Nishmat's Women’s Health and HalachaIn memory of Chaya Mirel bat R' Avraham

  • Hebrew
  • English
  • Espnaol
  • Francais
  • donate

Red spot on moch – from cut?

5 October, 2008


Today was the 6th day of my period. After bathing and cleansing myself internally, I got a clean hefsek. Upon taking out the moch, I found a tiny red spot. Throughout the process of cleansing myself and doing a hefsek I felt that the vaginal area had become irritated. It was clear that the small red spot came from the small cut which had formed from the irritation. Also, being that it was the end of my cycle, any blood I would have found would have been a darker shade, but the spot I found was lighter than usual. Can I go with that and consider it a clean moch?


If you are sure that you have a cut that is bleeding (i.e., either successive bedikot had spots of blood in the same location, or you or a physician or bodeket examining you saw the cut), you may continue to count your clean days.  Otherwise, you should perform a new hefsek taharah, omitting the moch dachuk.

Please note that, even when there is a cut, the hefsek taharah itself and one of the first day's bedikot should be free of even a blood spot from a cut.  Please get back to us if this becomes an issue.

In the future, please take care to be more gentle in your preparations.  If you feel that the area is irritated, and are worried that there may even be a cut, you may omit the moch dachuk.

This internet service does not preclude, override or replace the psak of any rabbinical authority. It is the responsibility of the questioner to inform us of any previous consultation or ruling. As even slight variation in circumstances may have Halachic consequences, views expressed concerning one case may not be applied to other, seemingly similar cases. All health and health-related information contained within Nishmat's Women's Health & Halacha Web site is intended to be general in nature and should not be used as a substitute for consulting with your health care professional. The advice is intended to offer a basis for individuals to discuss their medical condition with their health care provider but not individual advice. Although every effort is made to ensure that the material within Nishmat's Women's Health & Halacha Web site is accurate and timely, it is provided for the convenience of the Web site user but should not be considered official. Advice for actual medical practice should be obtained from a licensed health care professional.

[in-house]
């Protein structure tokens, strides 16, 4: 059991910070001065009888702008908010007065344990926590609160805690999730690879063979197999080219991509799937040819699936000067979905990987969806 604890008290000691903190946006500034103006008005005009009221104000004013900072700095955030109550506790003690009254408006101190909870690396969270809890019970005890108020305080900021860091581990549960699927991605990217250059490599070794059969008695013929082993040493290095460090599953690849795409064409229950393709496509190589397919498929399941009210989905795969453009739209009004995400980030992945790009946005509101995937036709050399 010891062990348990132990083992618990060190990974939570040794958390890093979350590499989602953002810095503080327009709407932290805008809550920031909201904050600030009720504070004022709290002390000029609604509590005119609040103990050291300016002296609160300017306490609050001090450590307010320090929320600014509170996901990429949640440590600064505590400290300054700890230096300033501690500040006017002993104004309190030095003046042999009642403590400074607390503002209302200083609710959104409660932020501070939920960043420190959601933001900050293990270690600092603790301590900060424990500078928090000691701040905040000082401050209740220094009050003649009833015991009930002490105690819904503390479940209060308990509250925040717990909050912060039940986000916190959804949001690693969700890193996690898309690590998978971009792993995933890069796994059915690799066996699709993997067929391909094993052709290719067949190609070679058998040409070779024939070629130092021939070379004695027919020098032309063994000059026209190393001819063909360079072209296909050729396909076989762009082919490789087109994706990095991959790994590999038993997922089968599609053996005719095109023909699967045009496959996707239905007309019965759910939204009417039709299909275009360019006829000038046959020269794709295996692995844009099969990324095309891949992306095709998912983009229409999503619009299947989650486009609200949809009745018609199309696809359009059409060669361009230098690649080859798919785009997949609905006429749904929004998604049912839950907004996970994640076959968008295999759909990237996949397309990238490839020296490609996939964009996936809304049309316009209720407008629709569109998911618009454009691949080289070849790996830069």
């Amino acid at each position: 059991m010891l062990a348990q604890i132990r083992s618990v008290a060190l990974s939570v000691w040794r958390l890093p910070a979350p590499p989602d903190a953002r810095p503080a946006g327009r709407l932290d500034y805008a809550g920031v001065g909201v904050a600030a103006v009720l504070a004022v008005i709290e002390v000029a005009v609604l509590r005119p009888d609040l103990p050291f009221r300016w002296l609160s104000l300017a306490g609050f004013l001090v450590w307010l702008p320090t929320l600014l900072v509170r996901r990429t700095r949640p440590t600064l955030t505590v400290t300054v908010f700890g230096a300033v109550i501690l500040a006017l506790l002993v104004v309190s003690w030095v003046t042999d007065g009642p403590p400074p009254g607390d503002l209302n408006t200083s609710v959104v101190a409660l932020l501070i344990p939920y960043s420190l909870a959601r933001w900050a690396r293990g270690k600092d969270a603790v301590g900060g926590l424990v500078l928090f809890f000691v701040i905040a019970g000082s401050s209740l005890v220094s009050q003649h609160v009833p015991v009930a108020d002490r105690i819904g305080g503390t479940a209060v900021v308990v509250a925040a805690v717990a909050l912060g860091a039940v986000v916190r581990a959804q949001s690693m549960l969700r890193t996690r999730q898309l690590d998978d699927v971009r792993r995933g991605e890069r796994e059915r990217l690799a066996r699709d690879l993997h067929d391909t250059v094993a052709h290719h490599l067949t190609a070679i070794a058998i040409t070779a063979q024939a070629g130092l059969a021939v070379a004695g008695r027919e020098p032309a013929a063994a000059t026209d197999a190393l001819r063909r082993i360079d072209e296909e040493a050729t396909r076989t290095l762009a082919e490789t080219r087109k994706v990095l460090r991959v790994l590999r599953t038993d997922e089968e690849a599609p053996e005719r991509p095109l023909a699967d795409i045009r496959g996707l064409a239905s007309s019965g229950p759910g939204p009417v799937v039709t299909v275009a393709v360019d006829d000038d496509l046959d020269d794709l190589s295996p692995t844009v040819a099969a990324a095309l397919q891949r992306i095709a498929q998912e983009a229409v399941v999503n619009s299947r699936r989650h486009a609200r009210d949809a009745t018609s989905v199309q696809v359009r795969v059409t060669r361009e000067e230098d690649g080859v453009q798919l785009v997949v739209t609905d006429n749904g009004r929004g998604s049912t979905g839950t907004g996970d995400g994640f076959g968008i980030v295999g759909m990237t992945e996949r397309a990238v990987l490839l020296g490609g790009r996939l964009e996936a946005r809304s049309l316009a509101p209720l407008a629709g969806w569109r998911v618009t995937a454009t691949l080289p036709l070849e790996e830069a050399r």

For further questions or comments: 

The Nishmat Women's Health and Halacha Site is a public service of Nishmat, The Jeanie Schottenstein Center for Advanced Torah Study for Women. This project and others like it are made possible by contributions from people like you. If you have benefited from the service, and wish to enable us to help others, click here to donate.

Users of Internet filtering services: This site discusses sensitive subjects that some services filter without visual indication. A page that appears 100% complete might actually be missing critical Jewish-law or medical information. To ensure that you view the pages accurately, ask the filtering service to whitelist all pages under

Accessibility Toolbar